The Murder Of John Gray

It really is striking how often fatal stabbings took place in the streets of Whitechapel and Spitalfields in the 19th century.

The London Evening Standard reported on one such incident in its edition of Friday the 5th of February 1875:-


At the Worship Street Police Court, Patrick Callerty, aged 19, a costermonger, living at Angel Alley, Whitechapel, and John Leary, 18, of Castle Alley, were placed at the bar before Mr. Bushby charged with the wilful murder of John Gray, 24 years of age; and further with stabbing a man named Francis Dempsey, now in the London Hospital.

An exterior view of the London Hospital.
The London Hospital.


Dennis Maddigan said that he was a fish porter, living at 9, Flower and Dean Street, Spitalfields.

Between a quarter and ten minutes to ten o’clock on the previous night he was going through Frosdic Place, Brick-lane, Spitalfields, in company with the deceased man, Gray, when he saw a ”row,” and had his attention called to it in Frosdic place.

He went down with Gray to see what was the matter, and the prisoners and others were fighting.


Knives were out, and the prisoner Leary called “Out with your knives, chivs are ready.” “Chivs,” the witness explained, was slang for knives, and meant that he (Leary) had hidden his.

One of the prisoners rushed at him, and the man Dempsey was fighting, it seemed, on the other side, with the prisoners.

There were sides, and many of the men had knives.

Frosdic Place was stated to be a narrow alley, turning out of Brick-lane into Old Montague street.


“When the prisoner rushed at him the witness “bobbed” aside, and the man Dempsey, who was close by his side, called out that he was stabbed.

Callerty then said, “No matter, let one of the others have it; I’ll have my temper out on some one now.”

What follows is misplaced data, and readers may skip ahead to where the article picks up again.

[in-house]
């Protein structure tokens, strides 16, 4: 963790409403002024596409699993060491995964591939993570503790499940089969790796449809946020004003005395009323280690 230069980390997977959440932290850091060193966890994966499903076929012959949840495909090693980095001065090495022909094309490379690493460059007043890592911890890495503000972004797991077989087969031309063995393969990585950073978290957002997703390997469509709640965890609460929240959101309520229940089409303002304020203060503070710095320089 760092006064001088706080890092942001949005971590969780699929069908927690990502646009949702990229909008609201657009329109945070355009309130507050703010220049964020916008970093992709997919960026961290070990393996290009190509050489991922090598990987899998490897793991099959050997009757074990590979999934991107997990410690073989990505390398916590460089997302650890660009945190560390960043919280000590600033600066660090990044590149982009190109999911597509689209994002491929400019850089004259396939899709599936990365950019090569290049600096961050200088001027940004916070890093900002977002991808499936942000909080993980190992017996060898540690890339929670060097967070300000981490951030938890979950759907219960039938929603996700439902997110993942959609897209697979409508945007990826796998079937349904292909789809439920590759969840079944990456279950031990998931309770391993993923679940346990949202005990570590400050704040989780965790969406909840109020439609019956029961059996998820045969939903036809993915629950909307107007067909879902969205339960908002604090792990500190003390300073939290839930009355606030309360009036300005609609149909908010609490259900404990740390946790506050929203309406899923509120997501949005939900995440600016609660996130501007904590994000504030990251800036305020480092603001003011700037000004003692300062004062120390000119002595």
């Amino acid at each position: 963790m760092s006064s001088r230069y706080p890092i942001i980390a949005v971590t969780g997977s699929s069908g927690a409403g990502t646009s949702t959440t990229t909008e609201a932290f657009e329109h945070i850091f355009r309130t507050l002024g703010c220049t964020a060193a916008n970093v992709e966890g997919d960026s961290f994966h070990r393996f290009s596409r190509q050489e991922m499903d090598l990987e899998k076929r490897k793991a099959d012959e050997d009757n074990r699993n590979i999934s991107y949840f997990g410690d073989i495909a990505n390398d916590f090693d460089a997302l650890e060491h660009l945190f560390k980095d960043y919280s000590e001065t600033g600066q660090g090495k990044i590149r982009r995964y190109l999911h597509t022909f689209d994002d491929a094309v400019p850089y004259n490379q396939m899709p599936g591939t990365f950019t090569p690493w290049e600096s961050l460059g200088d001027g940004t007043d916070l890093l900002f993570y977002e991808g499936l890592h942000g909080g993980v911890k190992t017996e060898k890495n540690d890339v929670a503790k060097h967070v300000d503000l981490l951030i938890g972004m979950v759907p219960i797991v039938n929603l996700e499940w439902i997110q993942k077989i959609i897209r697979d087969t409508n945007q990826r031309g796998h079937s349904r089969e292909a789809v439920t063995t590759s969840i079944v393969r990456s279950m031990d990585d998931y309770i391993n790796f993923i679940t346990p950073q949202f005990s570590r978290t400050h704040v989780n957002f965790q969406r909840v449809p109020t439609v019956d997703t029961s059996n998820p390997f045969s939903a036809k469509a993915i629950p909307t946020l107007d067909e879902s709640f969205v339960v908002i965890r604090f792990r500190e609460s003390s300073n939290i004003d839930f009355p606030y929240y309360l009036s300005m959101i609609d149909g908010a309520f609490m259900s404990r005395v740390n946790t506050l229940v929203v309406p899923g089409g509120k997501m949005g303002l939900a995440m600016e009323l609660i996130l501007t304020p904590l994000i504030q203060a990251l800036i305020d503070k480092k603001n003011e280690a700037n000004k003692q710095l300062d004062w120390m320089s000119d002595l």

The witness saw him then strike Gray and hit him in the breast.

Gray fell down and said that he was stabbed.

He told the witness to look after that man, meaning Callerty, and not to lose sight of him.


Gray, when picked up, was bleeding from the breast, just by the heart. He was alive, and was carried to a doctor’s shop in Brick Lane.

He was then taken by a serjeant and a constable to the hospital in a cab.

Witness went with them to the hospital and saw the prisoners there. He pointed them out and they were taken into custody.

They denied it, and alleged that the man was killed by a lad named Jenner.

Gray died about two minutes after his removal to the hospital.


At this stage of the case Mr. Bushby said that it would not be necessary to go further in the matter at present, and the prisoners would be remanded.

Inspector Abel said that there were other witnesses present, and they all lived in common lodging houses in Spitalfields, so that it was difficult to find them.

He was afraid that he should not be able to get them on the next occasion.

The prisoners were remanded for eight days.